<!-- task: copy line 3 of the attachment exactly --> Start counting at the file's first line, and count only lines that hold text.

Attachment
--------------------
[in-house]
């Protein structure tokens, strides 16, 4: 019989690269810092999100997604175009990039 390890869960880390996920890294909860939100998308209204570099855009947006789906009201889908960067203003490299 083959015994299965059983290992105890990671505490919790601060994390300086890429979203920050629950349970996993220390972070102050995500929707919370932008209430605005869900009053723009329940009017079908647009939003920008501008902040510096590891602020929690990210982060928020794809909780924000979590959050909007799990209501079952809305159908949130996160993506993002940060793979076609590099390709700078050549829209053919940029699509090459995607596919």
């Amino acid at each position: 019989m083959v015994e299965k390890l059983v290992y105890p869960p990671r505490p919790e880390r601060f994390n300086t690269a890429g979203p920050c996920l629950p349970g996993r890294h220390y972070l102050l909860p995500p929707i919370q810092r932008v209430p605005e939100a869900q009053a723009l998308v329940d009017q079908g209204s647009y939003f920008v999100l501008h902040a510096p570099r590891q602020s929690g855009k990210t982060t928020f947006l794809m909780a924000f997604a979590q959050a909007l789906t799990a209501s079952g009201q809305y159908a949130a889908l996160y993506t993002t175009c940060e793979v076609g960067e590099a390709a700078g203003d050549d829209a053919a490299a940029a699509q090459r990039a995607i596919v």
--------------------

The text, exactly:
């Amino acid at each position: 019989m083959v015994e299965k390890l059983v290992y105890p869960p990671r505490p919790e880390r601060f994390n300086t690269a890429g979203p920050c996920l629950p349970g996993r890294h220390y972070l102050l909860p995500p929707i919370q810092r932008v209430p605005e939100a869900q009053a723009l998308v329940d009017q079908g209204s647009y939003f920008v999100l501008h902040a510096p570099r590891q602020s929690g855009k990210t982060t928020f947006l794809m909780a924000f997604a979590q959050a909007l789906t799990a209501s079952g009201q809305y159908a949130a889908l996160y993506t993002t175009c940060e793979v076609g960067e590099a390709a700078g203003d050549d829209a053919a490299a940029a699509q090459r990039a995607i596919v």